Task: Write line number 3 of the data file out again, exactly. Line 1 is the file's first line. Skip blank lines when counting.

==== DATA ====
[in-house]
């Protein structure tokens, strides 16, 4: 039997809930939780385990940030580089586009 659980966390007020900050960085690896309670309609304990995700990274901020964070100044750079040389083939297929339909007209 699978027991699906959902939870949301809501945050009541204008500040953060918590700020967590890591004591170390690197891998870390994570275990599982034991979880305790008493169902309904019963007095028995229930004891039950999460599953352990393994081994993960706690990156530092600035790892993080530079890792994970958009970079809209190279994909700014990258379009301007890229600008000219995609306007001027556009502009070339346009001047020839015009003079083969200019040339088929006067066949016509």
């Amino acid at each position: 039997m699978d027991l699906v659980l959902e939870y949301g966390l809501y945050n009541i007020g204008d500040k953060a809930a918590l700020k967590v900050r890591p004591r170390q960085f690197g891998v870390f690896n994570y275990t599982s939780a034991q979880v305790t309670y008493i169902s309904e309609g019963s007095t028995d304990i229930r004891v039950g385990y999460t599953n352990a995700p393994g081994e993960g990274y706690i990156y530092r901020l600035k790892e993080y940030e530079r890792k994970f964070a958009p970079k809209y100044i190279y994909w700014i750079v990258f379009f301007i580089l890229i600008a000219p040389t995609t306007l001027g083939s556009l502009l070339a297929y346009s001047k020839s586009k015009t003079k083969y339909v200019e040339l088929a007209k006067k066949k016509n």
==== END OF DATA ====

């Amino acid at each position: 039997m699978d027991l699906v659980l959902e939870y949301g966390l809501y945050n009541i007020g204008d500040k953060a809930a918590l700020k967590v900050r890591p004591r170390q960085f690197g891998v870390f690896n994570y275990t599982s939780a034991q979880v305790t309670y008493i169902s309904e309609g019963s007095t028995d304990i229930r004891v039950g385990y999460t599953n352990a995700p393994g081994e993960g990274y706690i990156y530092r901020l600035k790892e993080y940030e530079r890792k994970f964070a958009p970079k809209y100044i190279y994909w700014i750079v990258f379009f301007i580089l890229i600008a000219p040389t995609t306007l001027g083939s556009l502009l070339a297929y346009s001047k020839s586009k015009t003079k083969y339909v200019e040339l088929a007209k006067k066949k016509n």